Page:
Dear Carolyn:

My boyfriend and I are in the process of breaking up over money. He is 24 and I am 23. The boy cannot save a dime and I have to look out for my future. I am having difficulty letting go because he is perfect for me in every other way. I know it is unlikely he will change, although he promises he will begin to save.

I feel like I may never have the same type of caring, trusting relationship with another man again. Do you recommend that I wait for him to get it together or start looking for someone else so I do not end up 45 and single?

--Maryland

Wait, I think I see a truck pulling up to your home . . . it's got all these cats on the side . . . I can't quite make out the writing . . . "Old" M-something something . . . what's in that box, a rocking chair? . . . needlepoint . . .

And just think, if you'd only held your husband auditions this morning, instead of waiting till noon.

Yes, bad spending habits are bad. But they're no less likely to doom your "future" than that truly bloodcurdling attitude you have about marriage. If you really think not having a husband is the worst possible fate, fate is going to hand you the most odious one it can find, just to make a point.

Meanwhile, if you really think his spending is a problem, consider the likely effect 10 years will have on immaturity (at 34, he'll be 401k Man) and desperation (at 33, you'll be man-repellent).

Back to now: Your urgency plus your boyfriend's irresponsibility means you both have great arguments for not marrying anyone right now.

Why don't you just enjoy each other, and see how you both turn out?

Dear Carolyn:

As a person getting back onto the dating scene but lacking information on the ever-changing balance between men and women, do you know of any places that offer dating classes or seminars on how to improve your dating skills??

--Ian

Unless you're into pointlessness, misdirection and waste, dating is your dating class. Here's the prerequisite course in male-female balance, in its entirety: Every person is unique, but we all hit the ground as equals. Giddyap.

Dear Carolyn:

I work in a small, open office staffed by women. My problem arose when we all decided to diet together. Three of the women have taken up serious gum-chewing in order to break the snack habit. They chew with the mouth open and snap the gum constantly. I've told them repeatedly how much the mouth noises bother me. They stop for a moment but slide right back within minutes. They don't even stop snapping while taking care of clients.

I hate to leave this job. I've been here for years and really enjoy the work, but I'm starting to dread going in. Am I alone here? P.S. The diets aren't going well at all.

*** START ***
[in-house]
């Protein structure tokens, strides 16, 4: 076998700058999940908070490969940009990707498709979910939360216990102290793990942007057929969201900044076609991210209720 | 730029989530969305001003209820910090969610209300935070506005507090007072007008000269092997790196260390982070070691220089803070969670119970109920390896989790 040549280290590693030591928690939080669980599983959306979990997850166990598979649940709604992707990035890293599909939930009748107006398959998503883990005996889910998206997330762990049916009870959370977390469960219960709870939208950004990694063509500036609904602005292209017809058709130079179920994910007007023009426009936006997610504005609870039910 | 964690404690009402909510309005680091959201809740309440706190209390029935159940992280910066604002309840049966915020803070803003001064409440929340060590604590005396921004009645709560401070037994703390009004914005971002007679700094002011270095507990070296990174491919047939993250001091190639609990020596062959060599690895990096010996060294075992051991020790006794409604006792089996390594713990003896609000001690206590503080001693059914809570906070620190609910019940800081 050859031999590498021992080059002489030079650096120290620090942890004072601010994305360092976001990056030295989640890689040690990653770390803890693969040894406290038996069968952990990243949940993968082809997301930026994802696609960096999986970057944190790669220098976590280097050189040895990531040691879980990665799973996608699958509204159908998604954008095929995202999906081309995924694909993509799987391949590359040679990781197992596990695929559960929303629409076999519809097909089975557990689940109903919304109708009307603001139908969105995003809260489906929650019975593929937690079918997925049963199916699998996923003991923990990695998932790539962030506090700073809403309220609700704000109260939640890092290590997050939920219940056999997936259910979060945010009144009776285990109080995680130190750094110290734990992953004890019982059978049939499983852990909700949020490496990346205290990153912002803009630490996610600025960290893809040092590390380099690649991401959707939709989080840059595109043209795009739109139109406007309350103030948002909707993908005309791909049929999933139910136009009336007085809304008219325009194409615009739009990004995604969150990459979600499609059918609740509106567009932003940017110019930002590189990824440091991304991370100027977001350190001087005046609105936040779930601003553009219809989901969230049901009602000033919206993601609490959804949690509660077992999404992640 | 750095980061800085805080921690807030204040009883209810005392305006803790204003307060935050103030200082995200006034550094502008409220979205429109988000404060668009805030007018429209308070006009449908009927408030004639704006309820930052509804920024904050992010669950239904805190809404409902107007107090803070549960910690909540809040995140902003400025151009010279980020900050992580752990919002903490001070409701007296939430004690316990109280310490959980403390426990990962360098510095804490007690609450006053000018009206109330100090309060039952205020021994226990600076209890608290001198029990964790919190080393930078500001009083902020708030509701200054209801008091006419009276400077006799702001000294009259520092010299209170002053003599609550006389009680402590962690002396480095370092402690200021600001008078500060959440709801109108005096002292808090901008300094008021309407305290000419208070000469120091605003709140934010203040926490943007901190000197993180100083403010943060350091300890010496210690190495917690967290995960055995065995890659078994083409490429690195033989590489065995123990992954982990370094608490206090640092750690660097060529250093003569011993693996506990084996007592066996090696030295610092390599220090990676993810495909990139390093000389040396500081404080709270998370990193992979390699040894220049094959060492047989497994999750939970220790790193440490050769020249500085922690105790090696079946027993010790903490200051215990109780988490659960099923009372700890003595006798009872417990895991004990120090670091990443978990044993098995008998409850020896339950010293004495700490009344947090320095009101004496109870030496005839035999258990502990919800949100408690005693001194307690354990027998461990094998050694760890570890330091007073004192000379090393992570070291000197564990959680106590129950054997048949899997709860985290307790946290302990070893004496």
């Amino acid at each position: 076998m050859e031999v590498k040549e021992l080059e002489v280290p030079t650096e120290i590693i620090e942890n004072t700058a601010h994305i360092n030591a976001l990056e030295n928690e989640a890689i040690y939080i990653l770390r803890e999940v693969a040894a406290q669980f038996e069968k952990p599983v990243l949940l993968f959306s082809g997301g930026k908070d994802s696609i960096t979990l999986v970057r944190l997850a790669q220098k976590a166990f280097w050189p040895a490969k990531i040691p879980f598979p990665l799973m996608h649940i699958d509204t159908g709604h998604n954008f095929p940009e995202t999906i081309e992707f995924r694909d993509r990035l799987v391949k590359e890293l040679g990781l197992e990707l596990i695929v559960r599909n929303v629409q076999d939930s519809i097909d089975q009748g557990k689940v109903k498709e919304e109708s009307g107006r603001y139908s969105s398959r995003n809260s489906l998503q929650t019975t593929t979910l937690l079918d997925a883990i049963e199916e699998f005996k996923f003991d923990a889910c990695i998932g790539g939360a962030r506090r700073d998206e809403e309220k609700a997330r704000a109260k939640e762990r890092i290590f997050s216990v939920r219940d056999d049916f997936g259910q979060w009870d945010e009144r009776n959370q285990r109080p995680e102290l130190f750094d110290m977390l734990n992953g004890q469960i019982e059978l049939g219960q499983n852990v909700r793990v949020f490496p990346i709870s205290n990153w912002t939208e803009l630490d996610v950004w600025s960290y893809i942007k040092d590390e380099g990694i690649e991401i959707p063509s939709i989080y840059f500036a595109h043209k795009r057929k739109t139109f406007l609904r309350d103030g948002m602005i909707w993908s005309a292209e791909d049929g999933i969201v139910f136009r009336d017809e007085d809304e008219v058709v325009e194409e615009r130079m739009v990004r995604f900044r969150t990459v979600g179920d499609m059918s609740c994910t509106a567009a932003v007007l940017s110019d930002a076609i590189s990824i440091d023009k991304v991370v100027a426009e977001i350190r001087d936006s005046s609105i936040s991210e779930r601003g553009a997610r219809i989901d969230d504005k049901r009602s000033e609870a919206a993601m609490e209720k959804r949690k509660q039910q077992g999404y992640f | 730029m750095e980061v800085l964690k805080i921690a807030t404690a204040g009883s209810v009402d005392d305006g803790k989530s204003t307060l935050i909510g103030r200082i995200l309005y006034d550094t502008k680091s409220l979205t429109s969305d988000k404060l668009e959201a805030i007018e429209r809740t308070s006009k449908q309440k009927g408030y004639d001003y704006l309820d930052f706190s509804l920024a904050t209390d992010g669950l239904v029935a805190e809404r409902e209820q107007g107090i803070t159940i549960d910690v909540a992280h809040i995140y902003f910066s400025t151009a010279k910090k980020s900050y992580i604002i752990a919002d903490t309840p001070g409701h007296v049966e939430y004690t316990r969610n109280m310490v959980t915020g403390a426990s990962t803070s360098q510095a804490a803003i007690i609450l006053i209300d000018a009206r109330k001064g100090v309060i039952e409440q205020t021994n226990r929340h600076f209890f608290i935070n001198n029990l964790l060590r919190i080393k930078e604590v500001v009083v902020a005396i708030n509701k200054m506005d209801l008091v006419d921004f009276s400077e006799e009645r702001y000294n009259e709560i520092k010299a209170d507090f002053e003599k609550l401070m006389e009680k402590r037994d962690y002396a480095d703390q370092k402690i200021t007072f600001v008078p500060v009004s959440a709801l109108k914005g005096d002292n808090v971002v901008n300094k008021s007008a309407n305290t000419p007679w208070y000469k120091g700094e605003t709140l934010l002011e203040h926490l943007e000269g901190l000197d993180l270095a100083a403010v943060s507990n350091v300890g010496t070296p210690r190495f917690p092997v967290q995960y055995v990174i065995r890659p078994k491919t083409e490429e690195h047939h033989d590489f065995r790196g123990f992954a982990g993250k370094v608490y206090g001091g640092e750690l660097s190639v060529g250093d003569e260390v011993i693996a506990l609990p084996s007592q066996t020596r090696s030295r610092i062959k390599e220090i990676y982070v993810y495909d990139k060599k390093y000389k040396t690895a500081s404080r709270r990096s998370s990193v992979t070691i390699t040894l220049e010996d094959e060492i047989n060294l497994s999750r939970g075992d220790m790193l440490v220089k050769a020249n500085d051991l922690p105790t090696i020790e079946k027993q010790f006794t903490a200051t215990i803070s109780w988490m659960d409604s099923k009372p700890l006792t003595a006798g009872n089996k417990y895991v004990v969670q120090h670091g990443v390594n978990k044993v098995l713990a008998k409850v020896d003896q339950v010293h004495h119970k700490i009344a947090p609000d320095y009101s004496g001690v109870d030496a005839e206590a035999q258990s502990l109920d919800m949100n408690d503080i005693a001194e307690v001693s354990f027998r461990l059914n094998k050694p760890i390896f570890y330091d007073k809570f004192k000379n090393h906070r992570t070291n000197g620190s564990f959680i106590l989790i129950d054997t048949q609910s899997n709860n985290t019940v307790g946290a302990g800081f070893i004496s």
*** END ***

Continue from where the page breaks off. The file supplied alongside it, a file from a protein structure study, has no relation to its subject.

--Overstimulated

Great diet. Now they sound like cows, instead of just looking like them.

You are NOT alone. Aural assault threatens the very fabric of our society--because, one day, I'm going to take that fabric and ball it up and jam it in people's mouths.

Since the office herd is so concerned with appearances, tell them how detrimental gum-snapping is to theirs. Audrey Hepburn, Grace Kelly, Ingrid Bergman--what do you think, audible chewers of cud?

Dear Carolyn:

I am 21 years old, engaged and have a 1-year-old son. Lately my partner and I have been fighting A LOT! It's gotten to the point where we both have almost called it quits. Our fights are mostly over small, insignificant issues, but we overlook everything big. Now my family has gotten involved and tried to make me leave him. I love him and don't want to lose him. We've dated and been best friends since we were 11, and he is an awesome dad. How do I deal with the pressure and tell everyone to butt out?

--Wyoming

You're 21 years old, engaged and making a mess of a 1-year-old.

And your family isn't much help. Maybe you and your partner aren't well suited--how can you have any idea, when you have no other points of reference?--but you've bred the exploring option right off the menu. (Note to cosmos: Why do so many bad ideas become babies?)

Your option, the one your son demands: Take your best shot at keeping his daddy in-house.

You've been dating the guy since you were 11 (ugh), so I'm going to venture that your "best shot" means rooting out the residual 11-year-old in both of you. A trained counselor can help you do that. Go to your church/synagogue/temple if you have one, or call local hospitals, colleges or community centers, and ask if they offer parenting classes and one-on-one couples counseling.

As a bonus, getting help gives you leverage: You can hold it out like garlic--"We're in counseling, everything's under control"--to keep familial vampires away.

Write to Tell Me About It, Style Plus, 1150 15th St. NW, Washington, D.C. 20071 or tellme@washpost.com, and join Carolyn's live discussion at 8 p.m. tomorrow or at noon Wednesday or Friday at washingtonpost.com/liveonline